BWW Review: THE MADRES at Teatro Vista
“THE MADRES is astounding as well for bringing this devastating part of Argentina's history to life through the story of the family at the center of the piece. Walker has so profoundly humanized the situation at hand, and seeing THE MADRES was an intensely emotional experience. Of course, the heart-wrenching emotion embedded in the play is further emphasized by Teatro Vista’s cast, guided by Artistic Director Ricardo Gutiérrez at the helm...
Teatro Vista's cast is first-rate and owns every moment of the piece. In terms of timeliness and emotional impact, THE MADRES demands to be seen. This is one of the strongest productions I've seen recently in terms of its ability to command raw emotion; it is impossible to leave THE MADRES without feeling deeply for the characters on the stage."
Teatro Vista's THE MADRES by Stephanie Alison Walker plays through May 27 at the Richard Christiansen Theater at Victory Gardens, 2433 North Lincoln Avenue.
Review: Whose ‘Fair Lady’? This Time, Eliza’s in Charge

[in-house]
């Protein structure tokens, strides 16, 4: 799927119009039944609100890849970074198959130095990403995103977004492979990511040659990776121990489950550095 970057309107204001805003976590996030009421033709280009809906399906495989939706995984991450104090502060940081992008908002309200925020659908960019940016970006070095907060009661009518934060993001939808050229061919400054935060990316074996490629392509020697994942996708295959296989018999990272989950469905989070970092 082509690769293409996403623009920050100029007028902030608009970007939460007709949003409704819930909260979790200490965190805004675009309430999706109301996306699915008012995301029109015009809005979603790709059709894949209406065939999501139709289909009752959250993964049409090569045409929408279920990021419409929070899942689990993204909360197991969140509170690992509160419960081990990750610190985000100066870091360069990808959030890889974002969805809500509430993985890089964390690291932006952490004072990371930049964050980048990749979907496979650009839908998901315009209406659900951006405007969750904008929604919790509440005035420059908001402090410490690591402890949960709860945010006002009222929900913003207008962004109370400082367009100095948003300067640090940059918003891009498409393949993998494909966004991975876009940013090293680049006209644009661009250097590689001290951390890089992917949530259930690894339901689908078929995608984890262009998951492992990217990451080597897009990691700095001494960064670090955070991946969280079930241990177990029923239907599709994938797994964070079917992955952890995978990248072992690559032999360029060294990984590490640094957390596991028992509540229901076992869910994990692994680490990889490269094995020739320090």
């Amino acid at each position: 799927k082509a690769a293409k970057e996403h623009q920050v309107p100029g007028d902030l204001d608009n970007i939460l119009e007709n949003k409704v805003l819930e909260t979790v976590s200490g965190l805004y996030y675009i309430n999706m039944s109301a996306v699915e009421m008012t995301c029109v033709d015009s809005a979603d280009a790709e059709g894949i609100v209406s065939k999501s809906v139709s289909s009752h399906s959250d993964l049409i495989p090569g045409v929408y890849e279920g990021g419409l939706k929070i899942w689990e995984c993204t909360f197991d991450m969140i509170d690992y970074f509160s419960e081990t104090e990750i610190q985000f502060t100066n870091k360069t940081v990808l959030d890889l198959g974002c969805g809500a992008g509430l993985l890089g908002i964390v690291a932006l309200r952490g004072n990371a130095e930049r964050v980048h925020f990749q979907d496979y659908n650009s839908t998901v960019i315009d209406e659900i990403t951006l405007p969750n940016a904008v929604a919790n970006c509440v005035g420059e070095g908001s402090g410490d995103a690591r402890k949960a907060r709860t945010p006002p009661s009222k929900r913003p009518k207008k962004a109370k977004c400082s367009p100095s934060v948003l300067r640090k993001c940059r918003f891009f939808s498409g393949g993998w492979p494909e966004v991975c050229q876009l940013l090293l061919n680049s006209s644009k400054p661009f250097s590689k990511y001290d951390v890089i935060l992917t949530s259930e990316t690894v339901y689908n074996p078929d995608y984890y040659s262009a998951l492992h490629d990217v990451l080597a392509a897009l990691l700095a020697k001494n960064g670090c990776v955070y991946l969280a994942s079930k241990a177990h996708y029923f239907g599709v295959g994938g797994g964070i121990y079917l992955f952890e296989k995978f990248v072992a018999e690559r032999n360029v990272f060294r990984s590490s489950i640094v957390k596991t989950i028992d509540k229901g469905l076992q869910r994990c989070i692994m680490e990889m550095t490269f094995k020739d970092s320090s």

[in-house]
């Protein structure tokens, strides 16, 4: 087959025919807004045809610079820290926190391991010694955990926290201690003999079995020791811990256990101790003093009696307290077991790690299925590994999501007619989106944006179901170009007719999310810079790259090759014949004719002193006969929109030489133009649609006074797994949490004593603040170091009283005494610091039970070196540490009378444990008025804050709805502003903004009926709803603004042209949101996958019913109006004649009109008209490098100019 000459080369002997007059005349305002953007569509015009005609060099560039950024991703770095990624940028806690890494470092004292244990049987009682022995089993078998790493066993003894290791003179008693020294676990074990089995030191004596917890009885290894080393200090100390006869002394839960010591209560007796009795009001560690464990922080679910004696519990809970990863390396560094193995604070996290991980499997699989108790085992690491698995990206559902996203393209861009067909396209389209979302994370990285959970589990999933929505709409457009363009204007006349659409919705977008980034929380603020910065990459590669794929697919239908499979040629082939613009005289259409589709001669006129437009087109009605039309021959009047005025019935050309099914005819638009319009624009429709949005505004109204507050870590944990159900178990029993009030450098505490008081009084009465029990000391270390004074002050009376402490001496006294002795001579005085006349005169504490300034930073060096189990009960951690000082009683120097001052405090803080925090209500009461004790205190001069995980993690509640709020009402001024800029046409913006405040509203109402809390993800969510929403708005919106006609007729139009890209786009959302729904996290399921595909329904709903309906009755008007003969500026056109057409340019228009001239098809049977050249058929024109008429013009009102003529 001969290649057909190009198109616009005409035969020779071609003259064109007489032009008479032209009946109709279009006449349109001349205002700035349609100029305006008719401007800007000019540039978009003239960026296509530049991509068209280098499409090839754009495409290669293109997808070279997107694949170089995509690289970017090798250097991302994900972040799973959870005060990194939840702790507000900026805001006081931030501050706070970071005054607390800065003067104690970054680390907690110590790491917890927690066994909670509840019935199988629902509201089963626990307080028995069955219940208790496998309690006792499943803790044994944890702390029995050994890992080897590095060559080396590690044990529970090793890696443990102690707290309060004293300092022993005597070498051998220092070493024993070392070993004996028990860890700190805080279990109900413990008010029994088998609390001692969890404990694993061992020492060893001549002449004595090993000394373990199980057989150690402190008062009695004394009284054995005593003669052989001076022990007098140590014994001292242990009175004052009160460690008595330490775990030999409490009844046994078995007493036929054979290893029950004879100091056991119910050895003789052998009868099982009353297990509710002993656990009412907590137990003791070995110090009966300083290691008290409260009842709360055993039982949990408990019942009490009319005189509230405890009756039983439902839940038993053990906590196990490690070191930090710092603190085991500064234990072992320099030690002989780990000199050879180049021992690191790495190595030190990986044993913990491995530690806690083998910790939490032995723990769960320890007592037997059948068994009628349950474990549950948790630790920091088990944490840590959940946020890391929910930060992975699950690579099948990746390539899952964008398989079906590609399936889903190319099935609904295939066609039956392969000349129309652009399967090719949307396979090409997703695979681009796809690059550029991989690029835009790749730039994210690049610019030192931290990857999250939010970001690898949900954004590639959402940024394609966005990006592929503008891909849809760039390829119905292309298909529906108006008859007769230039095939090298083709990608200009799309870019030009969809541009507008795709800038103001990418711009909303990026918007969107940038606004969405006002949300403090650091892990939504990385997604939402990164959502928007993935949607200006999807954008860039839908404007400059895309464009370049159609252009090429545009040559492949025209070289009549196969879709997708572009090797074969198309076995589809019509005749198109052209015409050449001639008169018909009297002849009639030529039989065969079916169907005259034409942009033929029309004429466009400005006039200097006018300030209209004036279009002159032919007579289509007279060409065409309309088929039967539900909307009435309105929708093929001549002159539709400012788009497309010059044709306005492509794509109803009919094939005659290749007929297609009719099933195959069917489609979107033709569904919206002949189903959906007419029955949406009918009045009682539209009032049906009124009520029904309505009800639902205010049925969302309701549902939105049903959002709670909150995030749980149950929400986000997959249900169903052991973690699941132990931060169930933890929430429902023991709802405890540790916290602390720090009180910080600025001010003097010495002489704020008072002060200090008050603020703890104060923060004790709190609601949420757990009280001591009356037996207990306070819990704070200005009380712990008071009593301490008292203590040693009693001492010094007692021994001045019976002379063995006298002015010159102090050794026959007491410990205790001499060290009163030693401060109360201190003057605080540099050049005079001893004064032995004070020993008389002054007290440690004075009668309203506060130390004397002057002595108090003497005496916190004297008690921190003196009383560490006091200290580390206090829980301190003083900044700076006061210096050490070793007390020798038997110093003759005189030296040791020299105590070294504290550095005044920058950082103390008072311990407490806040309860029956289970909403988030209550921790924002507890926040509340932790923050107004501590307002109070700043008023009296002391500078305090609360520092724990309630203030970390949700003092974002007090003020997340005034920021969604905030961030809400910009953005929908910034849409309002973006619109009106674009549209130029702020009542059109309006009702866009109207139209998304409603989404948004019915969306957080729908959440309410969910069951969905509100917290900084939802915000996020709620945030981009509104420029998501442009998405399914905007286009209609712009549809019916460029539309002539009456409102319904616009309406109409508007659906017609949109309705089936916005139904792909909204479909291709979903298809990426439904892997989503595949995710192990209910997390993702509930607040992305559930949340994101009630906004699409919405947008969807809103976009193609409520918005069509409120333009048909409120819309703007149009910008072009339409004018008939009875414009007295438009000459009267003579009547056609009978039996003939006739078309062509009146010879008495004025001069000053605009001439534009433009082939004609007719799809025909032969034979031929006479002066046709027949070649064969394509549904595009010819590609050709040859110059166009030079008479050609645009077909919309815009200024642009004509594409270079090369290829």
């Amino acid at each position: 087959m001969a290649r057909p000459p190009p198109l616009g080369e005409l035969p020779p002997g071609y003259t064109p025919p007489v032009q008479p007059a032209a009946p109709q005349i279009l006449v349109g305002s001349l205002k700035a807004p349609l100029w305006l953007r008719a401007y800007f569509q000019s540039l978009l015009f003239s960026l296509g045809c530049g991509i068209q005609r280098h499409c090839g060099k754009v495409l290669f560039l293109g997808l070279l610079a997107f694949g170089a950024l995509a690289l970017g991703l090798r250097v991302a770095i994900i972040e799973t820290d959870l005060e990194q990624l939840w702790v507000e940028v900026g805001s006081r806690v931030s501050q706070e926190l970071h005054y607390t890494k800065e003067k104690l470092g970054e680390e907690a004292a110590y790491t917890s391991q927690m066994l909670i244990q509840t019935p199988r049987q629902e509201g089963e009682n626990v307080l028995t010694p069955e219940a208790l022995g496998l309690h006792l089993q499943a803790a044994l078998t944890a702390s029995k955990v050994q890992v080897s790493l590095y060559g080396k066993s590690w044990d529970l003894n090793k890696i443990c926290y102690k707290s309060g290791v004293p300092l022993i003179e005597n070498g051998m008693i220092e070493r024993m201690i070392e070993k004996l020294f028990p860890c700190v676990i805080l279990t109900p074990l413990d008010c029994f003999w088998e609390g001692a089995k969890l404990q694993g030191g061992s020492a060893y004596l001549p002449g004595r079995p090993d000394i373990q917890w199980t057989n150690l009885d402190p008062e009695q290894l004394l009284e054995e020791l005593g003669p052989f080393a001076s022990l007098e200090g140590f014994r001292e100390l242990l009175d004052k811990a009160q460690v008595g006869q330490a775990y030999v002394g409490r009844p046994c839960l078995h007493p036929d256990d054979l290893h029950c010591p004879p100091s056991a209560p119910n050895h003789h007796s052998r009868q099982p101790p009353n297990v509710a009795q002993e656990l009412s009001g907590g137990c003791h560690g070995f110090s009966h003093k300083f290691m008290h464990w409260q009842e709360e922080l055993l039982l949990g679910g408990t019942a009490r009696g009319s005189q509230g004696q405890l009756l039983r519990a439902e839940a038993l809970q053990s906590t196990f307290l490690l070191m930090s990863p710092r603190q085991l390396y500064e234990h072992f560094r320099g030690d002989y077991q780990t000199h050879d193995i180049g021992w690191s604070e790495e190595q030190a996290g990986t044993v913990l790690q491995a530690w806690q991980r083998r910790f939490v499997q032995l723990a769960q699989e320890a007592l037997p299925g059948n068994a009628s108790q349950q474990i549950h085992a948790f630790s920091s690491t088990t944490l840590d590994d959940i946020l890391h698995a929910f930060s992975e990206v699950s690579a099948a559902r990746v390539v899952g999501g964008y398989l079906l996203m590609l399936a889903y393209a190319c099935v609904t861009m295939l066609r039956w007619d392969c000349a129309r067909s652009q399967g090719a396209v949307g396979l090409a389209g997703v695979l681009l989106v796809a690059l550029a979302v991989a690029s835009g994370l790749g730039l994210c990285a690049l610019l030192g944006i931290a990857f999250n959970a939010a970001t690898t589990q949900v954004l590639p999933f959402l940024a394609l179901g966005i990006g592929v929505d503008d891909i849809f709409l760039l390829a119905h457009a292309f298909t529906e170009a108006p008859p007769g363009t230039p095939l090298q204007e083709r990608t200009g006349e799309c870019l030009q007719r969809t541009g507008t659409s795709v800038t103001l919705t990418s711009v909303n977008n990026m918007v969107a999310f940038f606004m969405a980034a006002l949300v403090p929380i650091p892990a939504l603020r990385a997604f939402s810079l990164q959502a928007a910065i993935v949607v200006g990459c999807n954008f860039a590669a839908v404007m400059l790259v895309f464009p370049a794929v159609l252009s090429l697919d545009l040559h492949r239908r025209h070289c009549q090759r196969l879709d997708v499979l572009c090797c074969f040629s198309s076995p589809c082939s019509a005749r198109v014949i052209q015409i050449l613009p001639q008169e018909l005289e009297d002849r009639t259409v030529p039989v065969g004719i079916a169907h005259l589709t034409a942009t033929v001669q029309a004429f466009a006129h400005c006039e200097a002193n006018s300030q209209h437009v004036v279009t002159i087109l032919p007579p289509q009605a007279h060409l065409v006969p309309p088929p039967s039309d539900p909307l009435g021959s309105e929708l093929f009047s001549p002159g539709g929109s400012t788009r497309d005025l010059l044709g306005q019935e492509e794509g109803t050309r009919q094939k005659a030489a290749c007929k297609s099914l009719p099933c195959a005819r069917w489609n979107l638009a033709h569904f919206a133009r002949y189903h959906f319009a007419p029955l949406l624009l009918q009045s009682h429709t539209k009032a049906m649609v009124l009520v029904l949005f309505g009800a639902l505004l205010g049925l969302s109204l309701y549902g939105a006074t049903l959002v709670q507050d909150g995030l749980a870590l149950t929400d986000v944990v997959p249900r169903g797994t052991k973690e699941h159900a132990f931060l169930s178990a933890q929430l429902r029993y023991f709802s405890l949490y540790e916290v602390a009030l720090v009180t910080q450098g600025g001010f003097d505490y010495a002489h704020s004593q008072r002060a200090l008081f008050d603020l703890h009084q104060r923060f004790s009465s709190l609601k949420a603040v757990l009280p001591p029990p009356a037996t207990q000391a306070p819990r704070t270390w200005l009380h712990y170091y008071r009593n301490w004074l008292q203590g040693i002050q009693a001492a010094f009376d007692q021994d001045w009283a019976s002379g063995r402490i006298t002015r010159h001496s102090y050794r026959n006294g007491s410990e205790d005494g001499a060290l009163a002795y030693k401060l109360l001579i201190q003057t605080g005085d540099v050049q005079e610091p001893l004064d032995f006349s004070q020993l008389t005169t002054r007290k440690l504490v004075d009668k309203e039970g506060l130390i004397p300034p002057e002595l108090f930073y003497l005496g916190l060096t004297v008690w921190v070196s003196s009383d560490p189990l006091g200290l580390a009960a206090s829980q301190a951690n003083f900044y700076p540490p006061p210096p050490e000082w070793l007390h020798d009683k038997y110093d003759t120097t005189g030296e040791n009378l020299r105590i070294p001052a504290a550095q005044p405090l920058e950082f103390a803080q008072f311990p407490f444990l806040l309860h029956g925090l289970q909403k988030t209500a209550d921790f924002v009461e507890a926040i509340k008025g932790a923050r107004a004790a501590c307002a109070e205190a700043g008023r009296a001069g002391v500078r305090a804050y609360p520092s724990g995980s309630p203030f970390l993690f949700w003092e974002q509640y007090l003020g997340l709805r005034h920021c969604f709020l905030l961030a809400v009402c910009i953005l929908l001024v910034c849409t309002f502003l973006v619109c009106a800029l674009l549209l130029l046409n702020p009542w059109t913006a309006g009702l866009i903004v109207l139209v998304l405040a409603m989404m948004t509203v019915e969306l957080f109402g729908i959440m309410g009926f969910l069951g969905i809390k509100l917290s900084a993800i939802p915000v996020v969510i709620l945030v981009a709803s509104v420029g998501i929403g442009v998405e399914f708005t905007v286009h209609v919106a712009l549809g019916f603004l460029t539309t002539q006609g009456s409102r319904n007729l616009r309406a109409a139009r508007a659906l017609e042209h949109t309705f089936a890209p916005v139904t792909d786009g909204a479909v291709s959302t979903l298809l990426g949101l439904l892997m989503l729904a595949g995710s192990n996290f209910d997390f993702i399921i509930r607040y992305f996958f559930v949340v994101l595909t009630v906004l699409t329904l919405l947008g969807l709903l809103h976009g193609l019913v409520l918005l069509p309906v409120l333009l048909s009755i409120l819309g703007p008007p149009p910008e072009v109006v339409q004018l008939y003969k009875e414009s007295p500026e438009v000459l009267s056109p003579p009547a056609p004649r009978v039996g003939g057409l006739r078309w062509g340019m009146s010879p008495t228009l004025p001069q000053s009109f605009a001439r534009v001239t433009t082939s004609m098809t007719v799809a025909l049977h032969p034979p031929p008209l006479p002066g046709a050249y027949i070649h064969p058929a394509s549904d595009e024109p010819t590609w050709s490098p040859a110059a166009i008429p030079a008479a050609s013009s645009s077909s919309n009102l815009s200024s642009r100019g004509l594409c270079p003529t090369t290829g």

The plush and thrilling Lincoln Center Theater revival of Lerner and Loewe’s “My Fair Lady” that opened on Thursday at the Vivian Beaumont Theater reveals Eliza Doolittle as a hero instead of a puppet — and reveals the musical, despite its provenance and male authorship, as an ur-text of the #MeToo moment. Indeed, that moment has made “My Fair Lady,” which had its Broadway premiere in 1956, better than it ever was.
It was always good, of course, one of the gleaming artifacts and loveliest scores of the Golden Age of American musical theater — a canon now being contested, with cause, for its unenlightened sexual politics. JESSE GREEN, New York Times
Broadway Review: ‘My Fair Lady’
The splendid Beaumont stage at Lincoln Center was made for great classic musicals like Lerner and Loewe’s “My Fair Lady,” and helmer Bartlett Sher was born to stage them. This jubilant revival is meticulously mounted and entirely welcome – despite the eccentric casting choice of Lauren Ambrose as Eliza Doolittle...